Venezuela opposition envoy urges Biden to ease oil sanctions
Fernando Blasi’s call reflects a sharp break from the opposition’s ‘maximum pressure’ campaign of the past four years.
The new representative of Venezuela’s opposition in the United States is urging the Biden administration to relax crippling oil sanctions on Nicolas Maduro’s government or risk seeing the socialist-run country turn into another Cuba with Washington scapegoated for increasing authoritarianism and economic hardships.
Fernando Blasi’s comments represent a sharp break from the opposition’s “maximum pressure campaign” of the past four years when it was relying on the US to muscle Maduro out of power.
The failure of that hardline approach led the opposition in January to remove the beleaguered former lawmaker Juan Guaidó from his role as “interim president”, a title he claimed as head of the National Assembly elected in 2015 – widely considered Venezuela’s last democratic vote. The opposition has replaced that arrangement with a more horizontal style of leadership of mostly exiled politicians.
“If we continue down this path, Venezuela is destined to be another Cuba,” Blasi said. “It will become an issue for politicians in Florida to win elections … That would be an extremely sad destiny for a country.”
Blasi, 51, discussed the future of US sanctions in recent meetings with mainly Democratic members of Congress, including Gregory Meeks, the ranking member on the House Foreign Affairs Committee.
While designated in January as the National Assembly’s envoy in the US, he cautioned he does not speak for the opposition Unity Platform as a whole. He acknowledged many of his allies in the opposition coalition bristle at the idea of rewarding Maduro without upfront commitments to level the playing field ahead of next year’s presidential election.
The Biden administration has signalled it is prepared to provide sanctions relief in exchange for concrete steps by Maduro such as promising not to ban whatever candidate emerges from opposition primaries later this year.
But other than issuing a licence to US multinational Chevron so it could resume limited oil production in Venezuela on a six-month trial basis, it has largely left in place a punishing array of sanctions inherited from the Trump administration, which made forcing regime change in the OPEC nation one of its top foreign policy priorities.
‘Time is running out’
Blasi said the pace of sanctions relief is moving too slowly. Negotiations in Mexico, where the government and opposition were supposed to hammer out conditions for next year’s election, have not taken place for months although informal talks have continued in Caracas.
He said any easing of sanctions would provide much-needed relief to regular Venezuelans battered by high inflation and shortages. If Maduro fails to honour his commitments, concessions can be quickly reversed, he said.
“Time is running out,” Blasi said. “We have to begin now with a coherent plan whereby we give something and the government reciprocates … to try and generate the best possible scenario for 2024.”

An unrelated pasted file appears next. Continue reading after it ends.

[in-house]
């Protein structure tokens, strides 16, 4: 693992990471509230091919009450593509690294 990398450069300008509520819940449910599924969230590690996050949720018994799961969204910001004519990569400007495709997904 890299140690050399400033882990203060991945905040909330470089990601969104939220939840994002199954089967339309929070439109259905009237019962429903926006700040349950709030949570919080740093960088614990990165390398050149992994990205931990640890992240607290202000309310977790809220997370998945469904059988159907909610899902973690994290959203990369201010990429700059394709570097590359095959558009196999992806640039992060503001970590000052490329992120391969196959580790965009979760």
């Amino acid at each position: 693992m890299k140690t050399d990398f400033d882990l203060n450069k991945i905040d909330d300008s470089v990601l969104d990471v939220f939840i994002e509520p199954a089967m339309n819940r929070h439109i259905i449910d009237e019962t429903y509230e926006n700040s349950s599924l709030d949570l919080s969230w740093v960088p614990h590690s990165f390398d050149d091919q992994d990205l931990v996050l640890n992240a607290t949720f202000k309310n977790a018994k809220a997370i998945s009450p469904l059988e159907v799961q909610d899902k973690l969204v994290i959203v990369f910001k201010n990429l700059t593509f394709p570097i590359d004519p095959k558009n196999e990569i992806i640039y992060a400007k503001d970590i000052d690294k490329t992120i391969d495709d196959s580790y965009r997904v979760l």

The Biden administration said with the licence to Chevron it had shown itself willing to provide targeted, time-limited sanctions relief.
The State Department said in an email “the policy of the United States is to calibrate sanctions on the basis of humanitarian need and positive democratic outcomes and always in close coordination with the Unity Platform”.
Dinorah Figuera, who replaced Guaidó as the face of the 2015 National Assembly, took distance from her envoy’s comments, saying they do not represent the opposition as a whole.
“Pluralism is a value and consensus a necessity to move forward,” she said on Twitter.
Unlike many exiled activists in the opposition, who fled possible arrest in Venezuela following anti-government protests, Blasi left his homeland before Maduro took power in 2013, escaping what he said was an attempt by security forces to extort his medical services company. He settled in Miami where he built a real estate financing company.
He owes his newfound prominence to his affiliation with the New Era party, a political movement centred around his hometown of Maracaibo, the oil hub in western Venezuela governed by Manuel Rosales, who in recent days has also sided with Maduro in calling for an end to the sanctions. New Era is one of four political parties that dominate the sprawling anti-Maduro coalition.
When Guaido was recognised in the US as Venezuela’s legitimate leader, Blasi was accredited as Venezuela’s economic counsellor at its US embassy.
Reflecting the opposition’s new down-to-earth approach, Blasi said he will not be looking to take the title of Venezuela’s ambassador in Washington as was the case the past four years. The budget for diplomatic missions approved last month by opposition lawmakers elected to the National Assembly in 2015 was $646,800 – compared with an average of $5.8m over the past three years.
Still, to operate legally in the US, Blasi and a small team are seeking diplomatic cover. They will also need some sort of official recognition to access the $144m Venezuela’s central bank has parked at the US Federal Reserve and which the opposition relies on to finance the so-called Freedom Fund to speed up a political transition.
As part of his outreach in the US, Blasi wants to improve relations with Democrats and ensure continued bipartisan support for the opposition. He said the Trump administration’s unique embrace of Venezuelans’ fight for freedom led many in the opposition to rally behind hardline Republican politicians in Florida and sideline the views of Democrats.
“I don’t want to do what happened in the past and sympathise with one political party to boycott the efforts of the other,” he said.